Published By: XpertHR
Published Date: Aug 02, 2018
When it comes to managing the risk of sexual harassment claims, today’s headlines and news stories make it abundantly clear that it’s not just what you’re doing today that may create risk—but what you’ve done, or haven’t done, in the past. XpertHR’s recent Sexual Harassment Survey revealed a wide range of responses from employers hoping to tackle the issue in 2018.
New and vastly varying federal and state laws challenge HR professionals to remain on top of regulatory requirements related to policies, training and other compliance issues. XpertHR’s webinar, “Coming Soon: 50 States, 50 Sexual Harassment Training Laws,” will help you ensure you’re prepared, compliant and poised to act appropriately amid a growing number of regulations and continually emerging claims.
Get tips from expert attorneys who will help you get up-to-date on:
? New training requirements for private sector employers in New York and varying requirements in other states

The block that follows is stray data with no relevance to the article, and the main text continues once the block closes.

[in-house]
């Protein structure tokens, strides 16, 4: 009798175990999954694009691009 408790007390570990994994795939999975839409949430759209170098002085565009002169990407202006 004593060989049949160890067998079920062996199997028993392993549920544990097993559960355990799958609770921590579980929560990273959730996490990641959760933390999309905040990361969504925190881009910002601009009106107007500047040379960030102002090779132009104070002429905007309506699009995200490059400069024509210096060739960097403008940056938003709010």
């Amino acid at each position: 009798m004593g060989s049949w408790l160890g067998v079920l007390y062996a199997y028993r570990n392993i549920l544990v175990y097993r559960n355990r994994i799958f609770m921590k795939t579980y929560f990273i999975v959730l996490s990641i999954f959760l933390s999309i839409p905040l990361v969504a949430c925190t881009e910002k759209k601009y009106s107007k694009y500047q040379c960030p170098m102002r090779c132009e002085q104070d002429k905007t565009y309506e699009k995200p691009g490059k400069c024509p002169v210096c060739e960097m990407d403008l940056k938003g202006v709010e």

? Why high-quality harassment training i
Leveraging econometric analysis of a dataset of approximately 63,000 hired employees spanning approximately 250,000 observations, this report looks not only at the measurable costs of toxic behavior such as sexual harassment, theft and fraud, but also other, equally damaging and harder-to-measure costs. The report examines these indirect costs closely, looking particularly at the toll toxic employees take on co-workers, and concludes that these costs create an even larger financial burden on businesses than the direct impact of an employee’s misbehavior
You just got news of yet another issue that just happened in your business that now you need to deal with – it could be a sexual harassment claim, a tip on an employee stealing, or just someone goofing off on the Internet for way too long. Some issues only require the employees involved to get in a room with HR to address, while others require extensive detective work by the good folks in IT. Especially in cases of data theft, fraud, embezzlement, etc., having detail on everything the employee did leading up to the purported “bad deed” will be critical in determining whether something improper occurred or not.
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